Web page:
Humans would like to believe they think independently and remain above the fray of fads and influences. In truth we all are profoundly shaped by our environment and the people around us. We may be in a position to influence others, but others also influence us, both perceptibly and imperceptibly.
From the beginning humans have followed after negative influences. Eve, in the Garden of Eden, was deceived by the serpent (Genesis 3:1-8, 1 Timothy 2:11-15). We do not say a person has been deceived into following good or positive things, and for good reason: deception is almost universally a negative thing.
Humanity has been beset by the deceptive nature of sin and darkness ever since (Romans 5:12-21, Hebrews 3:13). God manifest great concern for His people Israel lest they would be deceived into following other gods and to abandon their covenant and heritage in Him, even to the point of commanding summary execution of any Israelite, even a spouse or child, who would attempt to induce other Israelites into serving other gods (Deuteronomy 13:6-11). This command extended to the destruction by sword and fire of any town in Israel which has gone after other gods (Deuteronomy 13:12-18)!
We may find such commandments hard to fathom; these are the commandments to which many people today point to indict God for being bloodthirsty and barbaric. And yet God is testifying to the power of influence to lead people astray. Israel was a chosen people, one who would be distinct on their belief not just in the One True God but to serve Him without any graven images (cf. Exodus 20:1-10). They were surrounded by, and lived in the midst of, people who served many different gods, and did so with graven images that they believed represented those gods. The power of their influence would be very great. How much stronger, then, would be the influence of one’s own wife, or children, if they encouraged service to other gods? Furthermore, many trends and major changes in any society begin when a few people begin a different practice, encourage others to do likewise, and suffer little in terms of consequences.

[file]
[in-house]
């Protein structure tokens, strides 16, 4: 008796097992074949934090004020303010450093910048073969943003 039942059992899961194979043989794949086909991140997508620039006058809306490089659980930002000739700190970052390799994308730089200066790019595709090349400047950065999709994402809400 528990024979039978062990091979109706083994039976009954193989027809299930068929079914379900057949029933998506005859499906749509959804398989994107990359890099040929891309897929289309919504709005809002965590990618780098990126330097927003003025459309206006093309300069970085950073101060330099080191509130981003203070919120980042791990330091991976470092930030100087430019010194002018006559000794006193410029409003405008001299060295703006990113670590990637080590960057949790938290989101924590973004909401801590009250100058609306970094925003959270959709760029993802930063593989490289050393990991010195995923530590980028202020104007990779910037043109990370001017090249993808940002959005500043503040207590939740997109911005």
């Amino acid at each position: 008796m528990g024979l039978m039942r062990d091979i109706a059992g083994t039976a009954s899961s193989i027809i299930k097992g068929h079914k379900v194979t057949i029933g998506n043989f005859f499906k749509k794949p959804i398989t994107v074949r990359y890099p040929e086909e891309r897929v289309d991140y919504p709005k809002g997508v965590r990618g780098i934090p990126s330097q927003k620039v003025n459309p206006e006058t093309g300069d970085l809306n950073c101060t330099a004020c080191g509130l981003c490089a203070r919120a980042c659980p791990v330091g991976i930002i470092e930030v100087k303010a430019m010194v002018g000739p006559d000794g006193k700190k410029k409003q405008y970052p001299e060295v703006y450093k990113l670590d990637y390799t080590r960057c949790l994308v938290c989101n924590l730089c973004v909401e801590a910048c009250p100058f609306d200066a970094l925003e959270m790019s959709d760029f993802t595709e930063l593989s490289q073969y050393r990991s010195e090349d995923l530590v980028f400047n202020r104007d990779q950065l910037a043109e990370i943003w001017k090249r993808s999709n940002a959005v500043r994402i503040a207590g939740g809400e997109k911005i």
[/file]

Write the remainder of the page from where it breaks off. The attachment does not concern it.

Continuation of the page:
Israel did not prove obedient to God’s commands in Deuteronomy 13:1-18. Within a few generations of Moses saying these words, Israelites would prove indignant with Gideon when he destroyed an altar for Baal and an Asherah, and desire to kill him for it (Judges 6:28-31), the inverse of God’s commandment! If anything, they all should be executed for serving other gods. And so it goes with negative influences: it proves easier to give up one’s distinctiveness in God and follow the ways of the nations than it is to reflect God’s love, righteousness, and truth among the nations.
We are under a new covenant enacted under better promises with a better witness (Hebrews 8:6). We are not to overcome evil with evil (Romans 12:21), and strive to do good to all men, even those who are our enemies (Galatians 6:10, Luke 6:32-35). If there are Christians in our midst who go after the world and no longer serve God, we are to disassociate from them, but by no means kill them (cf. 1 Corinthians 5:1-13). Nevertheless, God is still concerned about the power of negative influence, manifest in 1 Corinthians 15:33:
Be not deceived: Evil companionships corrupt good morals.